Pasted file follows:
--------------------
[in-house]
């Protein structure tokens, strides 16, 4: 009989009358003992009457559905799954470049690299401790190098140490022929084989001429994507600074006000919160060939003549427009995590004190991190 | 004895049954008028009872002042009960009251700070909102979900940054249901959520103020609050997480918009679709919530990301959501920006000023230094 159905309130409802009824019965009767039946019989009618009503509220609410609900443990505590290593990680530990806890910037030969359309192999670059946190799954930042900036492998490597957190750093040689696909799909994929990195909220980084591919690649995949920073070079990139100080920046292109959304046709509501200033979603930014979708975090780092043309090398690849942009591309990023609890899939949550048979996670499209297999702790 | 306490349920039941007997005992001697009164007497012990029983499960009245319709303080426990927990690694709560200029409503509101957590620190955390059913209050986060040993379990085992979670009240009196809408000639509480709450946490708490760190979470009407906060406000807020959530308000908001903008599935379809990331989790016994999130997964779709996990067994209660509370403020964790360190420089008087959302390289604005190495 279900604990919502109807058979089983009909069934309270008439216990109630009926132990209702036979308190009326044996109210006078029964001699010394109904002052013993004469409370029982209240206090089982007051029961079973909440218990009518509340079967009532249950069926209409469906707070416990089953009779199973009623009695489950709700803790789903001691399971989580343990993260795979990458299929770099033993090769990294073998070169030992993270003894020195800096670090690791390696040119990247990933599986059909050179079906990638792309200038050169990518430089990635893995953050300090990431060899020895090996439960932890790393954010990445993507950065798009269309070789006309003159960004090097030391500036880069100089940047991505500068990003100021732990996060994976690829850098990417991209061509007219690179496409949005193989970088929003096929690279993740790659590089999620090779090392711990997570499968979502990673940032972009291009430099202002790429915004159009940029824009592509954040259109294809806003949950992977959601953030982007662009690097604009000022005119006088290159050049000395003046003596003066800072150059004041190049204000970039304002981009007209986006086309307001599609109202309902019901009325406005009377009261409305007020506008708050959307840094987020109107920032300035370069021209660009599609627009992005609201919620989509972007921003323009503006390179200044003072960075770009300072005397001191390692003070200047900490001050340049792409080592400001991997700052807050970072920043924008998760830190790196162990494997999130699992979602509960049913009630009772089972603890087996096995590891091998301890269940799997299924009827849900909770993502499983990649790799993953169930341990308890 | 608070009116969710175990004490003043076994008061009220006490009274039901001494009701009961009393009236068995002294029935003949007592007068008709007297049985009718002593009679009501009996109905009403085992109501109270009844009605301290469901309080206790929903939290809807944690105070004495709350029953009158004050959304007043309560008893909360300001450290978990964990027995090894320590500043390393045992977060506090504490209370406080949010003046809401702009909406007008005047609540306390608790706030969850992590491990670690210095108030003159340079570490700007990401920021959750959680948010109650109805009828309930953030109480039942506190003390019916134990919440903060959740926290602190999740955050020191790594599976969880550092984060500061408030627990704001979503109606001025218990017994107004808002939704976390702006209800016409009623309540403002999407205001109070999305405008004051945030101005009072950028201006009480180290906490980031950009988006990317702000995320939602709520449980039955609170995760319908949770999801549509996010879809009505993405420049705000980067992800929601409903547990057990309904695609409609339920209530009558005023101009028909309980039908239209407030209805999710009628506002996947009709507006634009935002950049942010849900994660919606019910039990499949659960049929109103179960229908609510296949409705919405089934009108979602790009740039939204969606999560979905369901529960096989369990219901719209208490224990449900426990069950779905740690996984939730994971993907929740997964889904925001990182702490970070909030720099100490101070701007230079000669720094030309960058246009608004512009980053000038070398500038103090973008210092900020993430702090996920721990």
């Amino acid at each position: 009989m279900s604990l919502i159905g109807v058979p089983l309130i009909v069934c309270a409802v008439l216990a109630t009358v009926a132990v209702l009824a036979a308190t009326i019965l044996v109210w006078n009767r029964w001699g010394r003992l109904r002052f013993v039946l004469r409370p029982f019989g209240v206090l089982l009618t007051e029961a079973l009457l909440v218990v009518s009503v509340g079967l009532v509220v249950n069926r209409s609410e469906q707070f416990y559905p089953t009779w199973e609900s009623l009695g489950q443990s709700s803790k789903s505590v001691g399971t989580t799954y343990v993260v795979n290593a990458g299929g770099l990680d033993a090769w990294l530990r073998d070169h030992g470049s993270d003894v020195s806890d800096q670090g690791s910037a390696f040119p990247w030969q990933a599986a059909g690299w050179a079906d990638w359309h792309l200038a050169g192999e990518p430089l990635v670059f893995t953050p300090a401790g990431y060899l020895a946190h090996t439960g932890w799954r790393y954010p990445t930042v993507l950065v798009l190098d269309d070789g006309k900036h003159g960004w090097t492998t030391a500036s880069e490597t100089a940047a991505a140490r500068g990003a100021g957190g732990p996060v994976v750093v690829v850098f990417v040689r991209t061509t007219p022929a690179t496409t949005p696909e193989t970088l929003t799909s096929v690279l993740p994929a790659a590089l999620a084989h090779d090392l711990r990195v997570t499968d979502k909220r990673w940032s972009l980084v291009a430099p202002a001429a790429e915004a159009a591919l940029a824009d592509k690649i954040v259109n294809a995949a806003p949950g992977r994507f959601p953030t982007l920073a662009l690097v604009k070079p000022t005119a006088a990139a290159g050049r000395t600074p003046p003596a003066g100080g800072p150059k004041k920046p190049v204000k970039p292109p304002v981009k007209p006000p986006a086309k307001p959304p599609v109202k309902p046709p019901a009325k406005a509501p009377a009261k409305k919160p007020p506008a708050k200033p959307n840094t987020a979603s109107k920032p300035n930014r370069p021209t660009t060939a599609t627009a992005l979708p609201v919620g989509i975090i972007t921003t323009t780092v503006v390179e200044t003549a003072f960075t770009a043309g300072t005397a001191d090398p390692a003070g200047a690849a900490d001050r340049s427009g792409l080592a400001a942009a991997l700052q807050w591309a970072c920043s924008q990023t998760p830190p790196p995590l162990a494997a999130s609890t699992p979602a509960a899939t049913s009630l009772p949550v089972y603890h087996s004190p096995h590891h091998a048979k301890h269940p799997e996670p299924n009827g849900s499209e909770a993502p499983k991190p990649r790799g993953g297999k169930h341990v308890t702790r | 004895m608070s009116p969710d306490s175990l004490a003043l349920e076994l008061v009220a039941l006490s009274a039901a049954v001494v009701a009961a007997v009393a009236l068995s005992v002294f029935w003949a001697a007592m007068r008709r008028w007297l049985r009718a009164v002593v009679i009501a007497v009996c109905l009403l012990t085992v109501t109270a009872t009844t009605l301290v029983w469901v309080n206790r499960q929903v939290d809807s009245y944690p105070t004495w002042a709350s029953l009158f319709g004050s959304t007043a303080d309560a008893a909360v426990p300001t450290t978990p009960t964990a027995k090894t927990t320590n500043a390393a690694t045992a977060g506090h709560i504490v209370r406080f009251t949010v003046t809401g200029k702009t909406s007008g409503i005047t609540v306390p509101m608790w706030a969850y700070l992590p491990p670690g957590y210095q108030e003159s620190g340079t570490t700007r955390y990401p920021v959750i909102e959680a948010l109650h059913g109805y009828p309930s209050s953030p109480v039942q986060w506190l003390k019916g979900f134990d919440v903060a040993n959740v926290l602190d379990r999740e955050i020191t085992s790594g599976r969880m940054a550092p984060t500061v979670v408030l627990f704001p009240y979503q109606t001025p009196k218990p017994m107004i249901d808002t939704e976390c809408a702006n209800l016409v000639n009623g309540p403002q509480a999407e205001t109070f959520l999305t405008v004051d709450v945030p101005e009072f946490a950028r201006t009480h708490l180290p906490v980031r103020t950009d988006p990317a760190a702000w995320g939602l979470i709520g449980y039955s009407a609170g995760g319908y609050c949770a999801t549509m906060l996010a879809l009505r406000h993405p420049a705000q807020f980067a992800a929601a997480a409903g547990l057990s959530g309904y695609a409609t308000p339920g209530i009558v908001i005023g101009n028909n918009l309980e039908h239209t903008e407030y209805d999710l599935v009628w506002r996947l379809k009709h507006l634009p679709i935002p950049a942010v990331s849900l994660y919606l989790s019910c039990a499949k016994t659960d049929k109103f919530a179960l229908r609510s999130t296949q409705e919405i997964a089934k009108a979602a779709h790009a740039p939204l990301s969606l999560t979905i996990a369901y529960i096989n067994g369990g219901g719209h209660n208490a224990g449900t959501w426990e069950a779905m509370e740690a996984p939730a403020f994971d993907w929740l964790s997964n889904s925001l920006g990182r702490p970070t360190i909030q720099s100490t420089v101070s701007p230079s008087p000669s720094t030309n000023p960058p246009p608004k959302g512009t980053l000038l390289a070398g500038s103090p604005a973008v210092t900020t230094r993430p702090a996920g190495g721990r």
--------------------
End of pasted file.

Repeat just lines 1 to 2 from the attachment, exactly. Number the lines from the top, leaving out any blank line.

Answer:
[in-house]
């Protein structure tokens, strides 16, 4: 009989009358003992009457559905799954470049690299401790190098140490022929084989001429994507600074006000919160060939003549427009995590004190991190 | 004895049954008028009872002042009960009251700070909102979900940054249901959520103020609050997480918009679709919530990301959501920006000023230094 159905309130409802009824019965009767039946019989009618009503509220609410609900443990505590290593990680530990806890910037030969359309192999670059946190799954930042900036492998490597957190750093040689696909799909994929990195909220980084591919690649995949920073070079990139100080920046292109959304046709509501200033979603930014979708975090780092043309090398690849942009591309990023609890899939949550048979996670499209297999702790 | 306490349920039941007997005992001697009164007497012990029983499960009245319709303080426990927990690694709560200029409503509101957590620190955390059913209050986060040993379990085992979670009240009196809408000639509480709450946490708490760190979470009407906060406000807020959530308000908001903008599935379809990331989790016994999130997964779709996990067994209660509370403020964790360190420089008087959302390289604005190495 279900604990919502109807058979089983009909069934309270008439216990109630009926132990209702036979308190009326044996109210006078029964001699010394109904002052013993004469409370029982209240206090089982007051029961079973909440218990009518509340079967009532249950069926209409469906707070416990089953009779199973009623009695489950709700803790789903001691399971989580343990993260795979990458299929770099033993090769990294073998070169030992993270003894020195800096670090690791390696040119990247990933599986059909050179079906990638792309200038050169990518430089990635893995953050300090990431060899020895090996439960932890790393954010990445993507950065798009269309070789006309003159960004090097030391500036880069100089940047991505500068990003100021732990996060994976690829850098990417991209061509007219690179496409949005193989970088929003096929690279993740790659590089999620090779090392711990997570499968979502990673940032972009291009430099202002790429915004159009940029824009592509954040259109294809806003949950992977959601953030982007662009690097604009000022005119006088290159050049000395003046003596003066800072150059004041190049204000970039304002981009007209986006086309307001599609109202309902019901009325406005009377009261409305007020506008708050959307840094987020109107920032300035370069021209660009599609627009992005609201919620989509972007921003323009503006390179200044003072960075770009300072005397001191390692003070200047900490001050340049792409080592400001991997700052807050970072920043924008998760830190790196162990494997999130699992979602509960049913009630009772089972603890087996096995590891091998301890269940799997299924009827849900909770993502499983990649790799993953169930341990308890 | 608070009116969710175990004490003043076994008061009220006490009274039901001494009701009961009393009236068995002294029935003949007592007068008709007297049985009718002593009679009501009996109905009403085992109501109270009844009605301290469901309080206790929903939290809807944690105070004495709350029953009158004050959304007043309560008893909360300001450290978990964990027995090894320590500043390393045992977060506090504490209370406080949010003046809401702009909406007008005047609540306390608790706030969850992590491990670690210095108030003159340079570490700007990401920021959750959680948010109650109805009828309930953030109480039942506190003390019916134990919440903060959740926290602190999740955050020191790594599976969880550092984060500061408030627990704001979503109606001025218990017994107004808002939704976390702006209800016409009623309540403002999407205001109070999305405008004051945030101005009072950028201006009480180290906490980031950009988006990317702000995320939602709520449980039955609170995760319908949770999801549509996010879809009505993405420049705000980067992800929601409903547990057990309904695609409609339920209530009558005023101009028909309980039908239209407030209805999710009628506002996947009709507006634009935002950049942010849900994660919606019910039990499949659960049929109103179960229908609510296949409705919405089934009108979602790009740039939204969606999560979905369901529960096989369990219901719209208490224990449900426990069950779905740690996984939730994971993907929740997964889904925001990182702490970070909030720099100490101070701007230079000669720094030309960058246009608004512009980053000038070398500038103090973008210092900020993430702090996920721990």